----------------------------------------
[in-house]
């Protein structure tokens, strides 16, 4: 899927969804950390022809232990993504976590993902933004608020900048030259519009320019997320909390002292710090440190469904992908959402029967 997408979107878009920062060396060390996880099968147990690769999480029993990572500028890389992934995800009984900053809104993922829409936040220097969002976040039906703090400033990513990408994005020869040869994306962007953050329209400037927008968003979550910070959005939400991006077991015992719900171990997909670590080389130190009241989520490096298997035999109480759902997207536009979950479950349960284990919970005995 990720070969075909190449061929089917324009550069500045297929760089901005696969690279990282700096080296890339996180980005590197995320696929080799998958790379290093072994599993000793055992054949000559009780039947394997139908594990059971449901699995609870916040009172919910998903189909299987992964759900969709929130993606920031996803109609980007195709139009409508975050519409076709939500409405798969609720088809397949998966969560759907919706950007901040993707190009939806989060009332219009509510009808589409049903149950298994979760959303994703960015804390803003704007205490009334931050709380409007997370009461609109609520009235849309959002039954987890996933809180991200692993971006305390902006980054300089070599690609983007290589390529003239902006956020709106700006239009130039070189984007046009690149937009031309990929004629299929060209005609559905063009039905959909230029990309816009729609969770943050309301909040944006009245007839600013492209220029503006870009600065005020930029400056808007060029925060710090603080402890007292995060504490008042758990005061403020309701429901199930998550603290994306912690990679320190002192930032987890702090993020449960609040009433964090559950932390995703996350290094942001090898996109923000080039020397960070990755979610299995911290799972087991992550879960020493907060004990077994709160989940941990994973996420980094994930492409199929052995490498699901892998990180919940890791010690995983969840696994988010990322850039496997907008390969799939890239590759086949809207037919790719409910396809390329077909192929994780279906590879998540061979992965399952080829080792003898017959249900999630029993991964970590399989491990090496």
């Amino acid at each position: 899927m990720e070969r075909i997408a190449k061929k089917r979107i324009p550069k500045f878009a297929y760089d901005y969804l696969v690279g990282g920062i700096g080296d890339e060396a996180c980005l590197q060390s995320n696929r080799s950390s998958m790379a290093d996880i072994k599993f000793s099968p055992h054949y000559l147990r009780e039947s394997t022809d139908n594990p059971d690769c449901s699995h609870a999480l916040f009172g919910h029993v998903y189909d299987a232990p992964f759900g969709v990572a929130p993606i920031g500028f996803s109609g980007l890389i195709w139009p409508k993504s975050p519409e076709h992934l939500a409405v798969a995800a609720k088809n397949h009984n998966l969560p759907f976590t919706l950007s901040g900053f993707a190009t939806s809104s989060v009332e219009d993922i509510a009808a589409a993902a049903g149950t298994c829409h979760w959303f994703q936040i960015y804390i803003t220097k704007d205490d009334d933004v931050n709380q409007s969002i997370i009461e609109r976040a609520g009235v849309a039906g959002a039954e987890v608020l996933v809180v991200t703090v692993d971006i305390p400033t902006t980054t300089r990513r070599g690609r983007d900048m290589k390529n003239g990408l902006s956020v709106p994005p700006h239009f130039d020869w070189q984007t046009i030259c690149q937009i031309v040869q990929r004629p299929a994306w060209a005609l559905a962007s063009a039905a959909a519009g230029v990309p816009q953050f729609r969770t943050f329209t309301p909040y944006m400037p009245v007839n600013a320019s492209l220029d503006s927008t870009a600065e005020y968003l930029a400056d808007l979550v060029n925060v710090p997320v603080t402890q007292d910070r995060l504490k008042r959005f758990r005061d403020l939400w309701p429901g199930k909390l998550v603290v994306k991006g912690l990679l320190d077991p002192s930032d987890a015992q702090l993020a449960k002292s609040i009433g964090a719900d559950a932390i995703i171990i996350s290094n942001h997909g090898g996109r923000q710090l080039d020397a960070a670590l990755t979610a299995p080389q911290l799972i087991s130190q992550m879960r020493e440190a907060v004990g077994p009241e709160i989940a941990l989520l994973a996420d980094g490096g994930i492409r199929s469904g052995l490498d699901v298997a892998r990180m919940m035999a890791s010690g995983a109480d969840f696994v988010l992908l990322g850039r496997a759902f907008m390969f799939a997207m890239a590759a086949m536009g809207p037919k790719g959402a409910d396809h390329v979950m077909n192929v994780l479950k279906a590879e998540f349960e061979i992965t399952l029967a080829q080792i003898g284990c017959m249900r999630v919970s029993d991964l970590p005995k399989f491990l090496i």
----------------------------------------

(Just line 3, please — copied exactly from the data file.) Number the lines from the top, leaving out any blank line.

């Amino acid at each position: 899927m990720e070969r075909i997408a190449k061929k089917r979107i324009p550069k500045f878009a297929y760089d901005y969804l696969v690279g990282g920062i700096g080296d890339e060396a996180c980005l590197q060390s995320n696929r080799s950390s998958m790379a290093d996880i072994k599993f000793s099968p055992h054949y000559l147990r009780e039947s394997t022809d139908n594990p059971d690769c449901s699995h609870a999480l916040f009172g919910h029993v998903y189909d299987a232990p992964f759900g969709v990572a929130p993606i920031g500028f996803s109609g980007l890389i195709w139009p409508k993504s975050p519409e076709h992934l939500a409405v798969a995800a609720k088809n397949h009984n998966l969560p759907f976590t919706l950007s901040g900053f993707a190009t939806s809104s989060v009332e219009d993922i509510a009808a589409a993902a049903g149950t298994c829409h979760w959303f994703q936040i960015y804390i803003t220097k704007d205490d009334d933004v931050n709380q409007s969002i997370i009461e609109r976040a609520g009235v849309a039906g959002a039954e987890v608020l996933v809180v991200t703090v692993d971006i305390p400033t902006t980054t300089r990513r070599g690609r983007d900048m290589k390529n003239g990408l902006s956020v709106p994005p700006h239009f130039d020869w070189q984007t046009i030259c690149q937009i031309v040869q990929r004629p299929a994306w060209a005609l559905a962007s063009a039905a959909a519009g230029v990309p816009q953050f729609r969770t943050f329209t309301p909040y944006m400037p009245v007839n600013a320019s492209l220029d503006s927008t870009a600065e005020y968003l930029a400056d808007l979550v060029n925060v710090p997320v603080t402890q007292d910070r995060l504490k008042r959005f758990r005061d403020l939400w309701p429901g199930k909390l998550v603290v994306k991006g912690l990679l320190d077991p002192s930032d987890a015992q702090l993020a449960k002292s609040i009433g964090a719900d559950a932390i995703i171990i996350s290094n942001h997909g090898g996109r923000q710090l080039d020397a960070a670590l990755t979610a299995p080389q911290l799972i087991s130190q992550m879960r020493e440190a907060v004990g077994p009241e709160i989940a941990l989520l994973a996420d980094g490096g994930i492409r199929s469904g052995l490498d699901v298997a892998r990180m919940m035999a890791s010690g995983a109480d969840f696994v988010l992908l990322g850039r496997a759902f907008m390969f799939a997207m890239a590759a086949m536009g809207p037919k790719g959402a409910d396809h390329v979950m077909n192929v994780l479950k279906a590879e998540f349960e061979i992965t399952l029967a080829q080792i003898g284990c017959m249900r999630v919970s029993d991964l970590p005995k399989f491990l090496i």